HerHighway’s Editor in Chief Christina Selter, is a nationally-recognized automotive and safety adviser, she has been featured in more than 2,000 national and local newscasts, international press conferences and automobile trade shows around the country.
Her high-energy and confident (almost sassy) demeanor makes her an ideal on-camera personality. She’s a natural born entrepreneur who developed her passion for all things automotive as a teenager, conducting her first engine overhaul at the age of 16.
Christina became the only woman to attain the National Highway Transportation & Safety Administration’s (NHTSA), Society of Automotive Engineers (SAE) certification for VIN verification. In other words, she became classified as a Federally-licensed US new vehicle manufacturer. She has owned and operated her own car dealerships and automotive service facility that specialized in aftermarket customization.
Christina is uniquely qualified to test-drive and review cars, trucks, minivans, SUVs and crossover vehicles, which she does on a regular basis. She was inspired to establish HerHighway.com to empower other women with automotive knowledge and everything along the way.
She loves racing stock car, F1, dragsters and next she will be drifting. She is on a mission to mentor as many women as possible and created the “Drive for Breast Cancer Awareness” annual event.
As a woman what features are your favorites in a car?
Performance, comfort, handling, even how a car sounds.
I grew up lusting for performance. My first car a 1973 Dodge Dart had 340 horsepower I got my first ticket and first accident in that car. It was built like a tank. It was a boy magnet especially when I would smoke the tires. My life lesson was that women with power win, in Drive Breast Cancer event, drive for knowledge.
Why does the auto industry seem like a difficult environment for females?
Automotive business started by men, men ran car companies. After WWII men needed work, economy was booming and service men were schooled in organizational structures that worked…for wars. This structure worked for many years, it also brought to market ‘cars for women’, without truly understanding that women have different concept of car features. Thankfully car companies have discovered one important fact: about 86% of buying decisions for all consumer goods are made by woman, they just let the men write the check (JK). Women are key to a successful automotive industry.
Why do you work in the auto industry?
I have always been fascinated by cars I wanted to be a race-car driver, I wasn’t the best, but what a thrill to be in a race. Today I do race and love every minute.
I was on a quest to learn everything about cars. I was licensed by Department of Transportation (DOT) National Highway Traffic Safety Administration (NHTSA) and Society of Automotive Engineers (SAE) as a New USA Automotive Manufactures; meaning I could build cars affix VIN numbers and was the only women that held that license. I owned and operated a dealership and service facility, then decided to go back to driving. . Honestly can say writing about cars for women is my dream job.
What was your first automotive job?
My driveway with my dad when we rebuilt my ’73 Dodge Dart Sport’s motor, I cracked the engine block. I also learned what a low oil warning light means. Fairly certain my neighbors were not as happy about this learning experience as I was.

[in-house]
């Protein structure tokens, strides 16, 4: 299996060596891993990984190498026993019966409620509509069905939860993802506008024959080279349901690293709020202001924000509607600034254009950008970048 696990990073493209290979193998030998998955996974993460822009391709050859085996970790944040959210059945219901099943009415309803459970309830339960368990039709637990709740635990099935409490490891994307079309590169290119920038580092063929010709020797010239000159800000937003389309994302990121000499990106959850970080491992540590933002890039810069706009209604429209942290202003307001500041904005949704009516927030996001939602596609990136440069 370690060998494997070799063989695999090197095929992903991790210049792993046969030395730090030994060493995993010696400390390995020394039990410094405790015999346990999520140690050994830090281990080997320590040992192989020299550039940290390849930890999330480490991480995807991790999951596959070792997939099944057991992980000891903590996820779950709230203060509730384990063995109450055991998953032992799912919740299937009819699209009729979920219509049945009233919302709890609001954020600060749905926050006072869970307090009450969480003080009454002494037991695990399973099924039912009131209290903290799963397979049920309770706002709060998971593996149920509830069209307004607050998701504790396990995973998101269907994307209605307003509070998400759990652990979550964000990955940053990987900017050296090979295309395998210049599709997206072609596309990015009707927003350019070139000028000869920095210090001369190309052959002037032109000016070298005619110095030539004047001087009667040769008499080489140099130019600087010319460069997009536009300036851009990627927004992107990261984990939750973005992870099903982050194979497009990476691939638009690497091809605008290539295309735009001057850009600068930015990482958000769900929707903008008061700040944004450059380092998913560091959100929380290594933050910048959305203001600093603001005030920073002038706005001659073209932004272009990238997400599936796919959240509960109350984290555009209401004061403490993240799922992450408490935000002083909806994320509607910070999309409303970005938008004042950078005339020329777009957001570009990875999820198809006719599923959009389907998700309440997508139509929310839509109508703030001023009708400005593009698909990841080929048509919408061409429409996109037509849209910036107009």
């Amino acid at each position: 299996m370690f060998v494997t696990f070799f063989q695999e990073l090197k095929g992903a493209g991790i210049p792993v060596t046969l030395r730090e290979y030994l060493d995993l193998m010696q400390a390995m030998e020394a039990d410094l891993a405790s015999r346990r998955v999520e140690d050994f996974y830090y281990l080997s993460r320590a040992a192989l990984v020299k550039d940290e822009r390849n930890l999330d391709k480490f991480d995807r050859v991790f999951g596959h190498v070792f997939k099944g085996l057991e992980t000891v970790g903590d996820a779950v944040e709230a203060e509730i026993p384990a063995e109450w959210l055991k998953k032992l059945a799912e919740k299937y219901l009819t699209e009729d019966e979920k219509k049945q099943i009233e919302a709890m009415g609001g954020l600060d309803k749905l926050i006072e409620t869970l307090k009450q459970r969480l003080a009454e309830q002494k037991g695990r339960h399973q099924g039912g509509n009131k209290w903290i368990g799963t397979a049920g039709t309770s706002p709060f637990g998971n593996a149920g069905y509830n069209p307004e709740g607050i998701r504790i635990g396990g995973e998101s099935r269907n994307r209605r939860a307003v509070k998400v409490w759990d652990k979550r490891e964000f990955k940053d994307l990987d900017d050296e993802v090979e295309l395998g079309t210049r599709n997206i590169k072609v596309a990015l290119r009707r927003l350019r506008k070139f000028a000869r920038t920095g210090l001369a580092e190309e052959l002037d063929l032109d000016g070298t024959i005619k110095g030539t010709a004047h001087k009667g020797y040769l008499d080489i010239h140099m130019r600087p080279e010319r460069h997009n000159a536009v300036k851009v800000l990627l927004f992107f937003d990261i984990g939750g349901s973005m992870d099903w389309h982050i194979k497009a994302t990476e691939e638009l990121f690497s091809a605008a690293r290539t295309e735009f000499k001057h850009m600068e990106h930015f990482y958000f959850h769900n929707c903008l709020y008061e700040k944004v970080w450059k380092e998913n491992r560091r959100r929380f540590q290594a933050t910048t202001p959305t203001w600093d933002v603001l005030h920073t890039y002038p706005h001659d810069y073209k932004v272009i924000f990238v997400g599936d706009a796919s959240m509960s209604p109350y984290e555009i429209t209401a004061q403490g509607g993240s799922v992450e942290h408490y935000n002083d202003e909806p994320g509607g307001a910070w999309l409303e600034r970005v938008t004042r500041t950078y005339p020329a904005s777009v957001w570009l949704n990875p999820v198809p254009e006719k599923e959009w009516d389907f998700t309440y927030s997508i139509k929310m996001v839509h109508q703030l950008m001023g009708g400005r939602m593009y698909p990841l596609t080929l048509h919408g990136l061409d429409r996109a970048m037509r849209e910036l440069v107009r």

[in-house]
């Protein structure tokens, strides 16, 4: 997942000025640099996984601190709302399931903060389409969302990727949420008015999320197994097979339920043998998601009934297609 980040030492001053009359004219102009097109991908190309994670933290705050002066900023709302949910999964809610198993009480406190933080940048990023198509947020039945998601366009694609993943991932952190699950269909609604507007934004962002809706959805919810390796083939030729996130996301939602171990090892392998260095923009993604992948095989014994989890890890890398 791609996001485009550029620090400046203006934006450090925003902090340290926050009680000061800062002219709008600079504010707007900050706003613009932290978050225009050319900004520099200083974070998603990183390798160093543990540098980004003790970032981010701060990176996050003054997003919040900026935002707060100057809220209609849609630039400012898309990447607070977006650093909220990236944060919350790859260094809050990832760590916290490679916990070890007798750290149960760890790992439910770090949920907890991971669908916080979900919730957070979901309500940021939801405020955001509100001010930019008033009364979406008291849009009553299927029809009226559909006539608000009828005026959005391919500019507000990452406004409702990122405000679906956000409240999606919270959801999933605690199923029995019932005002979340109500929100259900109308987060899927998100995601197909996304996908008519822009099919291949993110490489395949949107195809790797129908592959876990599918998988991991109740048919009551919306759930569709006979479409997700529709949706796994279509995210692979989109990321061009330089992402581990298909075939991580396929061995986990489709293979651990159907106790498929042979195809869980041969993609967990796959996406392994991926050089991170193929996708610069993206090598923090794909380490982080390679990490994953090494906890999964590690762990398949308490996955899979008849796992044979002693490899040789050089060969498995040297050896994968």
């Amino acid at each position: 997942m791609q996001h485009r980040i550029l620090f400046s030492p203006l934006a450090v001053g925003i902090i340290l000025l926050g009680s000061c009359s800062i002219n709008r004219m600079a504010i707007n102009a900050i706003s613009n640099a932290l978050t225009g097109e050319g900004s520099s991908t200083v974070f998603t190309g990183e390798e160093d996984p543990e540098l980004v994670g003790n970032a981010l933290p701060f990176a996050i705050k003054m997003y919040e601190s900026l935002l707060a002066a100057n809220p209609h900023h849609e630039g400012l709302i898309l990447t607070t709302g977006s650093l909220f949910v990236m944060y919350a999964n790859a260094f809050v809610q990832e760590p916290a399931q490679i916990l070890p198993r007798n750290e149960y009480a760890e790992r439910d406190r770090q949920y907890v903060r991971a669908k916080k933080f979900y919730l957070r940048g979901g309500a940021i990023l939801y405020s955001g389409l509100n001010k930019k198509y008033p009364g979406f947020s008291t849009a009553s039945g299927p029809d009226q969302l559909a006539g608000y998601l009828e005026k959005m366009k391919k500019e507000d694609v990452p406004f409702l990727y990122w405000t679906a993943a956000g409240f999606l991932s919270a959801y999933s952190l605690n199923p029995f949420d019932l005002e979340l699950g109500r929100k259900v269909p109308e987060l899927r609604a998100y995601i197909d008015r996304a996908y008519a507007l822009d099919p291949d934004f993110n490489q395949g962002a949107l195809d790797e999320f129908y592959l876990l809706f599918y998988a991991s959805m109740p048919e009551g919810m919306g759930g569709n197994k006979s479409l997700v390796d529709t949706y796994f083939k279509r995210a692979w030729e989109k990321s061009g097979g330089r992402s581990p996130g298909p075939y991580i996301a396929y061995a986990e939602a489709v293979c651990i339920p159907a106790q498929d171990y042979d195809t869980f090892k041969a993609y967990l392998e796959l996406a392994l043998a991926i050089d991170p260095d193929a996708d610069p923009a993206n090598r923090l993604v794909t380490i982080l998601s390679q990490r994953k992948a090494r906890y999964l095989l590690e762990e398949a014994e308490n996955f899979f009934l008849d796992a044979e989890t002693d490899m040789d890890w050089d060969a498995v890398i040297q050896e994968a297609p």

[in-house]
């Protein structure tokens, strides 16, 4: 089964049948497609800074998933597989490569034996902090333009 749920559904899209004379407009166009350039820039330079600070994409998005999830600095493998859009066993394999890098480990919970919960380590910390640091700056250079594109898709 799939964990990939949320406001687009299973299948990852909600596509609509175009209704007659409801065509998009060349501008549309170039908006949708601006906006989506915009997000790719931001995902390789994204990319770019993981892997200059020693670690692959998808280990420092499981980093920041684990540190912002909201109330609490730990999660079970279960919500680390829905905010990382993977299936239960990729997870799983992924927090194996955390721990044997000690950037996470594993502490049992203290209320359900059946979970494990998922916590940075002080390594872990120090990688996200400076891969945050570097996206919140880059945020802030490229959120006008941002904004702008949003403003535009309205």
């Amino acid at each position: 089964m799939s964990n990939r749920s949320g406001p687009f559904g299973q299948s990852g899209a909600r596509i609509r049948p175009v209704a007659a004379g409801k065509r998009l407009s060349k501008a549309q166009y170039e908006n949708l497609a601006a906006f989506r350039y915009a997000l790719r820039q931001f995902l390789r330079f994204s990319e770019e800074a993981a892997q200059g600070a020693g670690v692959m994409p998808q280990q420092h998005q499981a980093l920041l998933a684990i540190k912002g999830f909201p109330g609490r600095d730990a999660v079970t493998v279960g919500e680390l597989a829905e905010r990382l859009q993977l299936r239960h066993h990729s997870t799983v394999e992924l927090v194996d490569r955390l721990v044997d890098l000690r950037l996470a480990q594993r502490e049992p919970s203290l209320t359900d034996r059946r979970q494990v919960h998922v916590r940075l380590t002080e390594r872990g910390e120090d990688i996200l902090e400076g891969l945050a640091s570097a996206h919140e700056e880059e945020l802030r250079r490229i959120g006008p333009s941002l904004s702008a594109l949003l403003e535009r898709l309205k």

What is your proudest professional achievement?
Being honored as one of the “Most Influencial Women in Automotive” by Inforum Automotive Next and of course interviewing some of the most important women in automotive and social media along the way.
What is your current challenge at work?
Not enough hours in the day to accomplish everything.
I have it cars, and meeting the most amazing women along the way. I find the experience being very rewarding to teach someone something about cars and see their eyes light.
What sports or activities did you enjoy in school or/and currently?
I spent spare time working with my church. I also love playing basketball. In high school was told I wasn’t pretty enough to be a cheerleader, but could be on the basketball team. I wasn’t very good at basketball so our team didn’t win much, but boy did I have fun, I didn’t care if I was good I loved being part of a team.
What you do to relax?
Put my feet up, relax and spend time at home with my husband, my dogs Betty and Princess and texting my daughter photos (who’s away getting her Masters Degree in advertising).
Who have you mentored, or/and did someone mentor you in this industry to help you get started?
My mission is to mentor as many women (and men) about automotive as I can.
I can list off the top of my head some amazing people that have helped me along the way in automotive; CEO and President Volvo Cars North America Anne Belec (Retired), Public Relations Volvo Cars North America Dan Johnston (Retired) and Chrysler Group LLC Chris Barman.
Personally I help everyone that will let me; recently we took several young women in social media on a one day road trip to Vegas. First stop to build a team environment was indoor karting then off to Las Vegas Speedway for each of them to go drifting in Lamborghini’s at speeds over 130mpg, by the time we returned home they were all exhausted – welcome to the world of automotive.
I believe what I’m doing with “Drive Breast Cancer Awareness” is a mentoring job to anyone who will listen.